Be clear about your goals and write them down. Review them at regular intervals to keep yourself on track.

7.Ignoring your debt

For a lot of people in today’s world, interest eats up a huge portion of their finances. It’s a painful fact. Still, they don’t know how to get out of this vicious cycle, leaving them with little to no savings.

First of all, make paying your debt a top-of-the-list item on your agenda. Work out a plan for this and stick to it, no matter what. You don’t want to believe that you’re poor, do you?

8.Constantly upgrading your electronic gadgets

There is no limit to it. While there is no harm in buying gadgets that you actually need, buying only because there is this next version of mobile available in the market will definitely cause you more harm than good.

Take charge of your life today. Do what needs to be done right now. Youcan do it. Do yourself a favour and start your journey of becoming wealthy today. As William Shatner said, “If saving money is wrong, I don’t want to be right.”



Things you need to know about tax-free bonds

Things you need to know about tax-free bonds


National Highways Authority of India (NHAI) is set to raise Rs10,000 crore through the sale of tax-free bonds . The issue opens for subscription from 17th December to 31st December. The paper offers 7.39 to 7.6 per cent interest with 10-15 years maturities.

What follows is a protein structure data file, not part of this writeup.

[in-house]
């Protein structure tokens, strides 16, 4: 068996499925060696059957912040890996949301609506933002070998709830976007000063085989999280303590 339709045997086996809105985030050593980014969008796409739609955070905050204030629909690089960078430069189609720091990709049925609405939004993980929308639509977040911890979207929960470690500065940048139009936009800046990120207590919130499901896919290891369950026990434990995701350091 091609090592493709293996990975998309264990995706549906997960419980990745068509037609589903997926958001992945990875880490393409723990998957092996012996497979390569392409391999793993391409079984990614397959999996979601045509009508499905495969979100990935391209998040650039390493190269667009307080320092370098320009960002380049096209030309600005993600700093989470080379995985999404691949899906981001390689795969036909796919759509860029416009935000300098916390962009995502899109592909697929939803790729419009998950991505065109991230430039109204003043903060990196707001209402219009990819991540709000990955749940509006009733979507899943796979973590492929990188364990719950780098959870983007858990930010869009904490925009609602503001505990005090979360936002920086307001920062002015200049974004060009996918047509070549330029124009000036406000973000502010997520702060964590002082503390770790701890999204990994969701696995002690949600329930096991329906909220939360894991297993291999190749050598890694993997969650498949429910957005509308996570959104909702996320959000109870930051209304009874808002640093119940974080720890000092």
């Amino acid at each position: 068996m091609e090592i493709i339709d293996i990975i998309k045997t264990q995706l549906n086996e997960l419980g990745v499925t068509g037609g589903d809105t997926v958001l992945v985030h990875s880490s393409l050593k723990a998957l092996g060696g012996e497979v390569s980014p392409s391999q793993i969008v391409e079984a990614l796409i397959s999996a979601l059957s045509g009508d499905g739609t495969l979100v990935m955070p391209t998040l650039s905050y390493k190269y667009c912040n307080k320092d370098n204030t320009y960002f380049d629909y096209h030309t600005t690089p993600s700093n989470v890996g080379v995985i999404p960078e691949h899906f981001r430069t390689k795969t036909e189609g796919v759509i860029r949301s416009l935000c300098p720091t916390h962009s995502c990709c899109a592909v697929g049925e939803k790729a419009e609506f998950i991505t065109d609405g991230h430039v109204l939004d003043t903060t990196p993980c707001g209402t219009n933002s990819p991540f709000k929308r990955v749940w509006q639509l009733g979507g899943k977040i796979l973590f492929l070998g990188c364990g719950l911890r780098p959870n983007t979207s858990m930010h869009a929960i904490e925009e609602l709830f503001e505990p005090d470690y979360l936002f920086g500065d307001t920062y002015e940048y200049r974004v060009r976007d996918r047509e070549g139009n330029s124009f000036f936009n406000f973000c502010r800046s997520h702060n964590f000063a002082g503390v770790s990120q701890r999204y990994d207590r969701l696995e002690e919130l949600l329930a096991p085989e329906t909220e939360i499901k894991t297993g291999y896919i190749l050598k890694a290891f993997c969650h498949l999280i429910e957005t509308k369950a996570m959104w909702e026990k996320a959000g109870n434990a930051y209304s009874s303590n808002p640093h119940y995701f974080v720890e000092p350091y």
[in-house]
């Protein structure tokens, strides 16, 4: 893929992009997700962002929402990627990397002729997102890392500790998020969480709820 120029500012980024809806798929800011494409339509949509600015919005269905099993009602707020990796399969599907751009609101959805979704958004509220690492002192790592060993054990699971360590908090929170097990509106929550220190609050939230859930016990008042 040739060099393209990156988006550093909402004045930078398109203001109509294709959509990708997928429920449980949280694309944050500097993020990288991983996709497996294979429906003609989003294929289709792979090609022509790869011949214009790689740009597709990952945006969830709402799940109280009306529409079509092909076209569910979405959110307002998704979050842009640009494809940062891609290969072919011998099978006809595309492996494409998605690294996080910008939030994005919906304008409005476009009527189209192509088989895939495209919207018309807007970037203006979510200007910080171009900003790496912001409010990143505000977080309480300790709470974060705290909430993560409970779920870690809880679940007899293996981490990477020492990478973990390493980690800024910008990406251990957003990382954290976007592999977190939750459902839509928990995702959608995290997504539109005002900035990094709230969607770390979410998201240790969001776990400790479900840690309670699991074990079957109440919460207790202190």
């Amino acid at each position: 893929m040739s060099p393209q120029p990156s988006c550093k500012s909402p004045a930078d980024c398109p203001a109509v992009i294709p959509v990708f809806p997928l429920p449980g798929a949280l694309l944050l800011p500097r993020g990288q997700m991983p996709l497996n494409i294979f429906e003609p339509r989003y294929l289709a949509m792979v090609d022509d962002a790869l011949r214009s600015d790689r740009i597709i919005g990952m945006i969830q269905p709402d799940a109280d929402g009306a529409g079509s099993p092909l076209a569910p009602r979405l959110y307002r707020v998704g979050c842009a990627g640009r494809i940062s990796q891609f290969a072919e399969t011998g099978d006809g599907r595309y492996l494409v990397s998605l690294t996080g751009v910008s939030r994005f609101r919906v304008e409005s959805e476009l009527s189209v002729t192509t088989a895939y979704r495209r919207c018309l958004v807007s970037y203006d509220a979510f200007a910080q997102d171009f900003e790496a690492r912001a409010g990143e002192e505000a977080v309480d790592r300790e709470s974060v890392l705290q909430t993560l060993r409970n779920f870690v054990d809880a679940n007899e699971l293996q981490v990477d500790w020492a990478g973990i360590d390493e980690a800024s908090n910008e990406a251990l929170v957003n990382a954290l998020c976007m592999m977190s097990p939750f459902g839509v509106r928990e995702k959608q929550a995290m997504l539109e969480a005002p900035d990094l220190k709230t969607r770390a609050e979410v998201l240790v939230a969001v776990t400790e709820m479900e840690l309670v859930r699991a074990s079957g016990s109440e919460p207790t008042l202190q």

Tax free bonds are emerging as a popular choice for investors. Last week only IRFC got bids worth Rs 10,000 crore, which was double the application size it applied for.  Many more tax-free bonds are expected to hit the market as the financial year draws to a close.

Here is a low down to help you understand what all is offered by tax free bonds.

1) Compared with FDs, tax-free bonds comes with longer maturities of 10, 15 and 20 years.

2) Most importantly, unlike FDs the interest income is tax-free in such bonds. Therefore, the effective yield in tax free bonds is higher than FDs. Consider this  : the effective yield on 7.6% 15-year NHAI bonds for an individual in the 30.9% tax bracket is 11%. Similarly, for 10 years the effective yield on 7.39 per cent comes out to 10.69 per cent in the 30.9% tax bracket.

3) Tax-free bonds works best for people in higher tax brackets.  You can expect stable return from such bonds in the long run as they lock in return for 10, 15 and 20 years irrespective of the interest rate moving down.

4) These bonds are not eligible for deduction under section 80C of the Income Tax Act. Moreover, short-term capital gains are taxed at normal income tax rates while long-term capital gains (from sale of bonds after more than one year) are taxed at 10% based on indexation

5) You are paid interest annually and on maturity the principal amount is paid back. But selling bonds before maturity may not offer you required amount as it depends on market conditions.

7) As the government is moving towards paperless transactions you can apply in physical as well as demat form for these bonds.

8) Tax-free bonds are tradable on BSE and NSE. Once it gets listed on the exchange you can sell them off if there is need for money.

9) Tax-free bonds are rated by credit rating agencies such as  ICRA, CRISIL, and CARE. These bonds generally assigned AAA ratings.

10) The price of  bonds vary  inversely  with  changes  in  prevailing  interest  rates. This means when  interest  rates rise, prices of fixed income securities fall and when interest rates drop, the prices increase.